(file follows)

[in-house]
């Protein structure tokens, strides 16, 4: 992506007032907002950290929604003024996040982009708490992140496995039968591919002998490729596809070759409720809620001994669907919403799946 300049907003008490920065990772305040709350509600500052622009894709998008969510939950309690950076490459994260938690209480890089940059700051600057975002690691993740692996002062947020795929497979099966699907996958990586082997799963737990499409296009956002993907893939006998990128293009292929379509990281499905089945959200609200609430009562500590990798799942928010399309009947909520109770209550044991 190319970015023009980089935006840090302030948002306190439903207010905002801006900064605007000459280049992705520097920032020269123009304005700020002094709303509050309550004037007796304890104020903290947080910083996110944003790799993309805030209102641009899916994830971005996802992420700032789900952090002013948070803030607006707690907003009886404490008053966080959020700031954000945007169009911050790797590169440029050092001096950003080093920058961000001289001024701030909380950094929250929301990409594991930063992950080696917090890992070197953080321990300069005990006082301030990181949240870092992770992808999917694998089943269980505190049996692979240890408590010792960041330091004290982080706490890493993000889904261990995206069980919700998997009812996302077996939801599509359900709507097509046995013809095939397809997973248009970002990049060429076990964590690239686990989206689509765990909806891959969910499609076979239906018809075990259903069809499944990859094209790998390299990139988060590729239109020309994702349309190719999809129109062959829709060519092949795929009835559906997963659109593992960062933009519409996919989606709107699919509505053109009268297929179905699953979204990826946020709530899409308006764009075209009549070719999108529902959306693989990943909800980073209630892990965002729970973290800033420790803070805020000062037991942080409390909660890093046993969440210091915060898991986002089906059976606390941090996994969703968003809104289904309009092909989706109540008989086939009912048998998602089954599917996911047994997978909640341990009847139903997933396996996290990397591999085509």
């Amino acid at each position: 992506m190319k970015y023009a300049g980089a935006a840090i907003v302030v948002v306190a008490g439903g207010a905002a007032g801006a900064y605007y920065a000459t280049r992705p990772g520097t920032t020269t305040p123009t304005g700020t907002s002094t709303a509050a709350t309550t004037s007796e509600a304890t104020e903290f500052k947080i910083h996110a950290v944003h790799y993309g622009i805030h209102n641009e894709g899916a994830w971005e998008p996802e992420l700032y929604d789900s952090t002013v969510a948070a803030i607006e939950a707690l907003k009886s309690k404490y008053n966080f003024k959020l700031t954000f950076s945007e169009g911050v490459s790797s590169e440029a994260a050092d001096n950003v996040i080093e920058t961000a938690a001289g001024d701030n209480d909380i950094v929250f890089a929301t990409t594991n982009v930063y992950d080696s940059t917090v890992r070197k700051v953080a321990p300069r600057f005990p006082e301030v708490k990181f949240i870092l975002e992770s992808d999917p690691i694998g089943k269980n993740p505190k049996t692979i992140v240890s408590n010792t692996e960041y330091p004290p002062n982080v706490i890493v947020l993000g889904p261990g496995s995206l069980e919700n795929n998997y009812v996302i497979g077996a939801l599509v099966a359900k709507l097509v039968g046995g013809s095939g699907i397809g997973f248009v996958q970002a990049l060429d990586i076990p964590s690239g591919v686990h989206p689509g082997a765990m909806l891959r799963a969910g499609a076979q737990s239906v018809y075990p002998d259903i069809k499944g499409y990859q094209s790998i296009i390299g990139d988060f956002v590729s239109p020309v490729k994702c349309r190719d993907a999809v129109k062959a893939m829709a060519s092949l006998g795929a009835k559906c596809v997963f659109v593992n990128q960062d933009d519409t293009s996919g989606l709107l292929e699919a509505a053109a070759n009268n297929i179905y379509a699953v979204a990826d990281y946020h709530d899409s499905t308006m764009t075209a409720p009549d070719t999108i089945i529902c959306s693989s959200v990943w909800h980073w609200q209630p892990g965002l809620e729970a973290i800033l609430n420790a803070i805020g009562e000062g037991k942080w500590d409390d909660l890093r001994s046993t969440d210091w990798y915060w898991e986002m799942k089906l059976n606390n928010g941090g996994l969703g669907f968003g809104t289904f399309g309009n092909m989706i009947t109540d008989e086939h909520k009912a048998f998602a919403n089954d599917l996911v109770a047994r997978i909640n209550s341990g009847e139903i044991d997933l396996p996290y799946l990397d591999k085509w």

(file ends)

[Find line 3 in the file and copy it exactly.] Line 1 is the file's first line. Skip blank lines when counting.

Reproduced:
């Amino acid at each position: 992506m190319k970015y023009a300049g980089a935006a840090i907003v302030v948002v306190a008490g439903g207010a905002a007032g801006a900064y605007y920065a000459t280049r992705p990772g520097t920032t020269t305040p123009t304005g700020t907002s002094t709303a509050a709350t309550t004037s007796e509600a304890t104020e903290f500052k947080i910083h996110a950290v944003h790799y993309g622009i805030h209102n641009e894709g899916a994830w971005e998008p996802e992420l700032y929604d789900s952090t002013v969510a948070a803030i607006e939950a707690l907003k009886s309690k404490y008053n966080f003024k959020l700031t954000f950076s945007e169009g911050v490459s790797s590169e440029a994260a050092d001096n950003v996040i080093e920058t961000a938690a001289g001024d701030n209480d909380i950094v929250f890089a929301t990409t594991n982009v930063y992950d080696s940059t917090v890992r070197k700051v953080a321990p300069r600057f005990p006082e301030v708490k990181f949240i870092l975002e992770s992808d999917p690691i694998g089943k269980n993740p505190k049996t692979i992140v240890s408590n010792t692996e960041y330091p004290p002062n982080v706490i890493v947020l993000g889904p261990g496995s995206l069980e919700n795929n998997y009812v996302i497979g077996a939801l599509v099966a359900k709507l097509v039968g046995g013809s095939g699907i397809g997973f248009v996958q970002a990049l060429d990586i076990p964590s690239g591919v686990h989206p689509g082997a765990m909806l891959r799963a969910g499609a076979q737990s239906v018809y075990p002998d259903i069809k499944g499409y990859q094209s790998i296009i390299g990139d988060f956002v590729s239109p020309v490729k994702c349309r190719d993907a999809v129109k062959a893939m829709a060519s092949l006998g795929a009835k559906c596809v997963f659109v593992n990128q960062d933009d519409t293009s996919g989606l709107l292929e699919a509505a053109a070759n009268n297929i179905y379509a699953v979204a990826d990281y946020h709530d899409s499905t308006m764009t075209a409720p009549d070719t999108i089945i529902c959306s693989s959200v990943w909800h980073w609200q209630p892990g965002l809620e729970a973290i800033l609430n420790a803070i805020g009562e000062g037991k942080w500590d409390d909660l890093r001994s046993t969440d210091w990798y915060w898991e986002m799942k089906l059976n606390n928010g941090g996994l969703g669907f968003g809104t289904f399309g309009n092909m989706i009947t109540d008989e086939h909520k009912a048998f998602a919403n089954d599917l996911v109770a047994r997978i909640n209550s341990g009847e139903i044991d997933l396996p996290y799946l990397d591999k085509w």